On her website you can explore Sheila’s books, articles, retreat materials and more, as well as see a few video clips of her teachings. I encourage you to check out her blog, To Love Honor and Vacuum,  . To get you started, here are a few links to some of my favorite recent posts:
You can catch up on all her Wifey Wednesday posts here

Sheila is a great writer, who writes with an effective mix of sincerity and humor. Even though I'm not of the female persuasion, I’m looking forward to reading the book she is just finishing entitled “The Good Girl’s Guide to Sex.”

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I hope to be doing a few more resource reviews as soon as time permits. I especially want to add a few book suggestions to my list of recommendations.  

Do you have a marriage book that you has been truly transformational to your own marriage? Leave a comment below with the title and author as well as a note on how the book impacted you and your marriage!

Saturday, August 6, 2011
It’s no secret that men and women typically process things differently. Men tend to be more the “let me go away and think it through” type, whereas women are more often the “let’s talk it out” type. My wife and I fit this somewhat stereotypical mold.

I’ve been under growing stress since returning from two glorious weeks of vacation. Many work, home and ministry pressures have been building up on me, resulting in a feeling of being rather overwhelmed. My natural reaction to stress is that I get short tempered. It’s often not pretty! It’s a long-standing personal deficiency that God is still trying to work out of me, but I’m not there yet.

As is sometimes the case when I get stressed, this week I got sharp with Jenni several times and also tended to take her attempts to encourage me as accusation, which only added to the tension between us. We were not communicating well at all! As much as I could see it happening, I was at a loss for how to reign in my emotions and get things back on a solid footing with us. It’s kind of like trying to save yourself from drowning. If you knew how to swim you wouldn’t be drowning in the first place.

As a result we withdrew further from each other emotionally. I needed time to think things over and to get a handle on what to do about my situation. Jenni was feeling hurt because we’d been close during our vacation, and now her attempts to encourage me and help bring us back together were having the opposite effect. It was difficult and painful for both of us.

Yesterday I spent a significant time in prayer, and I felt the Lord direct me to change my morning routine. To better equip myself for the day’s battles, I felt impressed to get out of bed and immediately listen to 15 minutes or so of worship music while interspersing it with prayer. This was not to be a time of major intercession for all my woes and worries, but to simply rest in his presence and start my day with Him.

So, yesterday afternoon I let Jenni know about what I felt led to do. I had “the answer” or at least a good strategy to get to one. In my mind it was (hopefully) over. But although she liked my idea very much, in her mind it was only part of it.

Fixing It vs. Fixing Us

You see, I had set about getting myself set on a better course. For me it was about seeking the fix for my problem of responding with negative emotions while under stress. But she was about fixing us, about restoring our connection. And I completely failed to see it.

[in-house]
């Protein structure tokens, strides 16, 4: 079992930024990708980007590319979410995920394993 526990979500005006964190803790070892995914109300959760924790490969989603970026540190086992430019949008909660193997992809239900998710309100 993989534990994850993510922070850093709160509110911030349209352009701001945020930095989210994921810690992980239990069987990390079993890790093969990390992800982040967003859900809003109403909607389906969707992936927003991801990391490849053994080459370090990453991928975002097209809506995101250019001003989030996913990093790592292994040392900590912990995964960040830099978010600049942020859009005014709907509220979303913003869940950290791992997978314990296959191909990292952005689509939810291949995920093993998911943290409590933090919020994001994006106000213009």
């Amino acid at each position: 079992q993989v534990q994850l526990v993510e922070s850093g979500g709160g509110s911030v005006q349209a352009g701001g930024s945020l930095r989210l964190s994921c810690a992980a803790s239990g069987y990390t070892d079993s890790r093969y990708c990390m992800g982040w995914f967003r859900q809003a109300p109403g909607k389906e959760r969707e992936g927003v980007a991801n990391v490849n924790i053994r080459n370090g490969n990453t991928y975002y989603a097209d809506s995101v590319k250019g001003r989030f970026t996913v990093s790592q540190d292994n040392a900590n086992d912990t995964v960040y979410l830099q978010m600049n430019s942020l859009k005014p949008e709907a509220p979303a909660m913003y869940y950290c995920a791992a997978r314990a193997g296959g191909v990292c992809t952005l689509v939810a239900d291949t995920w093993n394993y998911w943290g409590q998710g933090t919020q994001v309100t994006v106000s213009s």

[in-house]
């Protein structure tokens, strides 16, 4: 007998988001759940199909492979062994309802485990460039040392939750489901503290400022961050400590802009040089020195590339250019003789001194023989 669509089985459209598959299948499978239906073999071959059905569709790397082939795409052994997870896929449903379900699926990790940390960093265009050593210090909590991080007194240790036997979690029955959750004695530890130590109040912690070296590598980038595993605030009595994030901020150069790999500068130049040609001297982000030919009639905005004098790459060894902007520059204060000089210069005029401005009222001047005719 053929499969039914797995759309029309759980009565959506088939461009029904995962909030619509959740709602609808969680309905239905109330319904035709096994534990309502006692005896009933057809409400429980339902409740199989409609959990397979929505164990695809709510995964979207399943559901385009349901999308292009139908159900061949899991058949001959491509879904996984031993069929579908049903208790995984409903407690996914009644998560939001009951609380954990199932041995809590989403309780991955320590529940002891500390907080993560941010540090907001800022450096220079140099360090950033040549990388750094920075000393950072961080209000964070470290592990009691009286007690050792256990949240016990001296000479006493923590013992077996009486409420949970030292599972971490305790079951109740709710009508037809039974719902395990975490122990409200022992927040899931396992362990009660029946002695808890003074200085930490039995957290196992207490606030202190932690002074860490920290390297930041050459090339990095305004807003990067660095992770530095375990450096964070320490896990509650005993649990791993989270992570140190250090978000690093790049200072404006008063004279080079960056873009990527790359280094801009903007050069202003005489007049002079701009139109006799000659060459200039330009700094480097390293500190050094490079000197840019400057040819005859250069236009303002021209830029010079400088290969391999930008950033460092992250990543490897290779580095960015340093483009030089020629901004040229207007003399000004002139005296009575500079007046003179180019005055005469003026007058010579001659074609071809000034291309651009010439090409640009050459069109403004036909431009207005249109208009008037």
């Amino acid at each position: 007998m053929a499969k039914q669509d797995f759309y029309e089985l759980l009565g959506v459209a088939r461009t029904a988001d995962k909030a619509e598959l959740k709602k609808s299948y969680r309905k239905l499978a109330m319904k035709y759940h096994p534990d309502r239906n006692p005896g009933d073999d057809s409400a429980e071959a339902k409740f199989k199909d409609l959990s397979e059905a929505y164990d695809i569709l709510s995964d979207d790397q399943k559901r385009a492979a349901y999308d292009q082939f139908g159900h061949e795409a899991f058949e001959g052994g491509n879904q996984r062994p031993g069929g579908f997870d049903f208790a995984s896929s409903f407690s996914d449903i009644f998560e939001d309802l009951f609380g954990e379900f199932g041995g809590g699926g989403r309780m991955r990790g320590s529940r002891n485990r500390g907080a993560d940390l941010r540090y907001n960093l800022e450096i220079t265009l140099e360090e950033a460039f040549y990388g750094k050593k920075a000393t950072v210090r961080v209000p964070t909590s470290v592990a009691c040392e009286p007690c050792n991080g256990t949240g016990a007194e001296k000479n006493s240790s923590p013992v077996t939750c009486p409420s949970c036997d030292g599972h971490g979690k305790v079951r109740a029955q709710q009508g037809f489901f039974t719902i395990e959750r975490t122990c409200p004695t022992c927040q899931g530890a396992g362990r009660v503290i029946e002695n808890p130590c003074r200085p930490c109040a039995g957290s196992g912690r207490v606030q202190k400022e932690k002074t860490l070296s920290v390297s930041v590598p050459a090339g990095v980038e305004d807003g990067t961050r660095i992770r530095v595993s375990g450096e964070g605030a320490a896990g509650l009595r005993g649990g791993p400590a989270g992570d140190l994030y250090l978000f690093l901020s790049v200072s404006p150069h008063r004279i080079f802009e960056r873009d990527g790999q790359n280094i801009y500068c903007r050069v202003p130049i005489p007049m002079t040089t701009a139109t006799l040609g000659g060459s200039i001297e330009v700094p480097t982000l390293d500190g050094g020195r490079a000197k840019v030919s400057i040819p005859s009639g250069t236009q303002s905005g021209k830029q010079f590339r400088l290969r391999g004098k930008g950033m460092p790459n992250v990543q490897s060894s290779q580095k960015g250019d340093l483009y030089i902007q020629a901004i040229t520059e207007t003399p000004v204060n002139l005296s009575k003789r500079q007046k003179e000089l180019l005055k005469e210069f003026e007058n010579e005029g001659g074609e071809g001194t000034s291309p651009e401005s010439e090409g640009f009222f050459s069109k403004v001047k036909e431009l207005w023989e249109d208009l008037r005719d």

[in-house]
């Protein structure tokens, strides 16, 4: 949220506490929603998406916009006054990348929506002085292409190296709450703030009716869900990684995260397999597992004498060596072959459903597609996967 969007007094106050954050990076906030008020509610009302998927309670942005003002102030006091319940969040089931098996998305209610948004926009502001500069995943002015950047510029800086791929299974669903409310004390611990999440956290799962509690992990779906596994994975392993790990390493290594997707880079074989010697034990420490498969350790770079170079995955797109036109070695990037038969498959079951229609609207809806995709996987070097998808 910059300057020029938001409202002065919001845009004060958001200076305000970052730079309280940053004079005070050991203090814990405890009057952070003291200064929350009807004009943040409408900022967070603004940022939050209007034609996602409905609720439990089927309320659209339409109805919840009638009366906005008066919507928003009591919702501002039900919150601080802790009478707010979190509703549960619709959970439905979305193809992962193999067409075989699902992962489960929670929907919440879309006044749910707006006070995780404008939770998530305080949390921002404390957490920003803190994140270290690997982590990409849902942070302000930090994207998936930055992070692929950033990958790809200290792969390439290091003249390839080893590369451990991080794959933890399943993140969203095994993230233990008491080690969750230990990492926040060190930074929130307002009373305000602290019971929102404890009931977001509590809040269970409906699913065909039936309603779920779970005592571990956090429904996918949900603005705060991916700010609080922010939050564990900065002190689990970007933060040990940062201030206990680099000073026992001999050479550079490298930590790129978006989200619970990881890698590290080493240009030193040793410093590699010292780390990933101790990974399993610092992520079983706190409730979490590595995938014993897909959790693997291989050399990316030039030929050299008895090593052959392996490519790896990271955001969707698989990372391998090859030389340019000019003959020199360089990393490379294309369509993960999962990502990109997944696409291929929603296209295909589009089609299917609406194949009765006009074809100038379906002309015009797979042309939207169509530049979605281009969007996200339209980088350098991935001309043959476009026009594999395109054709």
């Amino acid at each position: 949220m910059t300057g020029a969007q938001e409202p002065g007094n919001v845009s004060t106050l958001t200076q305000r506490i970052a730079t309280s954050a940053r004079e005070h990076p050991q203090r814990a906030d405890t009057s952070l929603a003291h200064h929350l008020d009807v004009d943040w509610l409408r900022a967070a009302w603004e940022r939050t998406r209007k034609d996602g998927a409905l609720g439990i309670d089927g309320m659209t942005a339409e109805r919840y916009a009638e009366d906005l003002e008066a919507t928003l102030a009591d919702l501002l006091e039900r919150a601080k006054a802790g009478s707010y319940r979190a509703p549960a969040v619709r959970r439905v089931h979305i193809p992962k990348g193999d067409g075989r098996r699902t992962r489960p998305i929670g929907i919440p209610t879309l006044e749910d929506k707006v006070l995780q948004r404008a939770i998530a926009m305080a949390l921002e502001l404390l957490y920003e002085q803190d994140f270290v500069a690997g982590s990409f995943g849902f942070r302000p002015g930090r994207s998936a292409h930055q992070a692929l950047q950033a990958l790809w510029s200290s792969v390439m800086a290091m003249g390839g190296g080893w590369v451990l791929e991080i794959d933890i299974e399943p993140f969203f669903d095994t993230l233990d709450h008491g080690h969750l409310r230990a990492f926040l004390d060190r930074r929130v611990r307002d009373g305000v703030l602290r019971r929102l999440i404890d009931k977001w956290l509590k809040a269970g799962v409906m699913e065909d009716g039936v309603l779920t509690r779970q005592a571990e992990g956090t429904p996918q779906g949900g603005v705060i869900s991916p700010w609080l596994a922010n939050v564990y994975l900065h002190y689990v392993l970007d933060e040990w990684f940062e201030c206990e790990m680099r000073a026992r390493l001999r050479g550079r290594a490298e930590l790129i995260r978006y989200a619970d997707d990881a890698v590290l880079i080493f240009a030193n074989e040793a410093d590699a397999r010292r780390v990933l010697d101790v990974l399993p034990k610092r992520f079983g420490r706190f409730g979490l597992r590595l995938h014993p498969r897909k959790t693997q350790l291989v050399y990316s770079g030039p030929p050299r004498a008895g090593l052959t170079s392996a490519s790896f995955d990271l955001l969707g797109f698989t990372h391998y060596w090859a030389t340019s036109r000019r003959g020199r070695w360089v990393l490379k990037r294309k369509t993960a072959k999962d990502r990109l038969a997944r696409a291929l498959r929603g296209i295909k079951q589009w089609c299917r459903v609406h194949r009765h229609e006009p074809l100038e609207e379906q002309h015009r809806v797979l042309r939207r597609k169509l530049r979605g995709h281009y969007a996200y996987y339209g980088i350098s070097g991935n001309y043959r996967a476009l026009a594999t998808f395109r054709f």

Last night we decided to watch a movie. I could have given into the crush of stuff and skipped it, but I felt like we needed that time together and I was completely wiped out anyway. I snuggled close to her during the movie and touched her in ways I know she likes. But we were in two different places.

While I had processed things in my head and felt settled on my course of action, she didn’t have the benefit of all that was going on in my mind. I was thinking that all that was needed was to get myself in a better place to handling my stress and we would no longer be separated. But we hadn’t had the chance to talk things through, which for her was necessary for things to feel resolved.

In order for her to overcome the feeling of separation it meant talking through what happened and why. For example, she wanted to understand why I felt accused when she was attempting to help me and to be forgiven for any wrong she may have done. She wanted us to reconcile what happened in order to reconnect.

As much as she appreciated my functional fix, what she wanted wasn’t functional in nature – it was relational. The thoughts in my head weren’t enough; she wanted conversation and closure.

Note To Self

I need to remember that sometimes the solution isn’t the answer. At least it isn’t the whole answer.

There are many times when my introspective, factual-based, problem-solving nature comes in handy. But I’ve realized that there are also times when I need to be more transparent with my wife through the process, especially when the issue affects our relationship. To maintain intimacy when things get strained, she needs to know what I’m thinking and feeling as I work toward the solution to the problem.

What about you? Have you fallen into the same trap as I have? Do you find that the way you process through a problem is different that how your spouse does? More to the point, does your method of working things out leave your spouse in the dark and in need of connection?

I’d love to hear your own experiences with this issue and any trick you’ve found to deal with it!